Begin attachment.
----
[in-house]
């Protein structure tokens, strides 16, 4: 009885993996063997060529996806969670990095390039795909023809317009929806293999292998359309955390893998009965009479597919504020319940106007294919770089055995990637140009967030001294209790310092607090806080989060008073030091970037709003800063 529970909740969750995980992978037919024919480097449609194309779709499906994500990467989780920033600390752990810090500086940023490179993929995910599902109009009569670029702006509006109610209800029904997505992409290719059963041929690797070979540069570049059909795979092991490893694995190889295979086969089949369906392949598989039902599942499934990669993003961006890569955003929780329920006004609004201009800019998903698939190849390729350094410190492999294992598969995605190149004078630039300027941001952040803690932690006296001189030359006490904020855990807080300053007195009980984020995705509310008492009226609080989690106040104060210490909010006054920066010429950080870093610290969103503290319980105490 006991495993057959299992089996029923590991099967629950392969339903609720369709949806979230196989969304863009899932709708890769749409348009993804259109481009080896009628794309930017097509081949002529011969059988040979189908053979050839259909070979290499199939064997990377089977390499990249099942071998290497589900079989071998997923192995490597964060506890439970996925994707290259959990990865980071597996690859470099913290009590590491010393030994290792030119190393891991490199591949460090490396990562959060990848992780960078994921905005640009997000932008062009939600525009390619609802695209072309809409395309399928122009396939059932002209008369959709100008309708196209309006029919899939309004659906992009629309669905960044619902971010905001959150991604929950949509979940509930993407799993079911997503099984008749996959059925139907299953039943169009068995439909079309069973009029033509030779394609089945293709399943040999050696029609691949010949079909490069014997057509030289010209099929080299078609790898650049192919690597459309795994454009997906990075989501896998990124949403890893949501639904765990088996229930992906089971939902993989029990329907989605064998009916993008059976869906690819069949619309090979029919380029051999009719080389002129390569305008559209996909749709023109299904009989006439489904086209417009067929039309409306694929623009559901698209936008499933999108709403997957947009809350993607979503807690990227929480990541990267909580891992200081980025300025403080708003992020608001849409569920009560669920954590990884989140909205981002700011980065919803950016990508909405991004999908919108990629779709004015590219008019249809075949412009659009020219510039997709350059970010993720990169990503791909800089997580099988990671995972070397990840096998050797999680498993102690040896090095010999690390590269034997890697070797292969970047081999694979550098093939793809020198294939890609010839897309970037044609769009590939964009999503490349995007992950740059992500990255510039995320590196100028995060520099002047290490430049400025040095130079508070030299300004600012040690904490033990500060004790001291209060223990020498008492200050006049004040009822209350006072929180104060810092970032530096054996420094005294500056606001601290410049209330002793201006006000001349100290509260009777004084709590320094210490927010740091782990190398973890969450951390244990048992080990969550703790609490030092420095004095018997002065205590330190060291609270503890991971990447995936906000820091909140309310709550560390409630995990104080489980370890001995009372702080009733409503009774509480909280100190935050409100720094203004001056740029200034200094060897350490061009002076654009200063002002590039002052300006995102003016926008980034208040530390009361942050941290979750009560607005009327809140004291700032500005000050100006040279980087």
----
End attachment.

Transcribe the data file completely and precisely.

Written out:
[in-house]
């Protein structure tokens, strides 16, 4: 009885993996063997060529996806969670990095390039795909023809317009929806293999292998359309955390893998009965009479597919504020319940106007294919770089055995990637140009967030001294209790310092607090806080989060008073030091970037709003800063 529970909740969750995980992978037919024919480097449609194309779709499906994500990467989780920033600390752990810090500086940023490179993929995910599902109009009569670029702006509006109610209800029904997505992409290719059963041929690797070979540069570049059909795979092991490893694995190889295979086969089949369906392949598989039902599942499934990669993003961006890569955003929780329920006004609004201009800019998903698939190849390729350094410190492999294992598969995605190149004078630039300027941001952040803690932690006296001189030359006490904020855990807080300053007195009980984020995705509310008492009226609080989690106040104060210490909010006054920066010429950080870093610290969103503290319980105490 006991495993057959299992089996029923590991099967629950392969339903609720369709949806979230196989969304863009899932709708890769749409348009993804259109481009080896009628794309930017097509081949002529011969059988040979189908053979050839259909070979290499199939064997990377089977390499990249099942071998290497589900079989071998997923192995490597964060506890439970996925994707290259959990990865980071597996690859470099913290009590590491010393030994290792030119190393891991490199591949460090490396990562959060990848992780960078994921905005640009997000932008062009939600525009390619609802695209072309809409395309399928122009396939059932002209008369959709100008309708196209309006029919899939309004659906992009629309669905960044619902971010905001959150991604929950949509979940509930993407799993079911997503099984008749996959059925139907299953039943169009068995439909079309069973009029033509030779394609089945293709399943040999050696029609691949010949079909490069014997057509030289010209099929080299078609790898650049192919690597459309795994454009997906990075989501896998990124949403890893949501639904765990088996229930992906089971939902993989029990329907989605064998009916993008059976869906690819069949619309090979029919380029051999009719080389002129390569305008559209996909749709023109299904009989006439489904086209417009067929039309409306694929623009559901698209936008499933999108709403997957947009809350993607979503807690990227929480990541990267909580891992200081980025300025403080708003992020608001849409569920009560669920954590990884989140909205981002700011980065919803950016990508909405991004999908919108990629779709004015590219008019249809075949412009659009020219510039997709350059970010993720990169990503791909800089997580099988990671995972070397990840096998050797999680498993102690040896090095010999690390590269034997890697070797292969970047081999694979550098093939793809020198294939890609010839897309970037044609769009590939964009999503490349995007992950740059992500990255510039995320590196100028995060520099002047290490430049400025040095130079508070030299300004600012040690904490033990500060004790001291209060223990020498008492200050006049004040009822209350006072929180104060810092970032530096054996420094005294500056606001601290410049209330002793201006006000001349100290509260009777004084709590320094210490927010740091782990190398973890969450951390244990048992080990969550703790609490030092420095004095018997002065205590330190060291609270503890991971990447995936906000820091909140309310709550560390409630995990104080489980370890001995009372702080009733409503009774509480909280100190935050409100720094203004001056740029200034200094060897350490061009002076654009200063002002590039002052300006995102003016926008980034208040530390009361942050941290979750009560607005009327809140004291700032500005000050100006040279980087």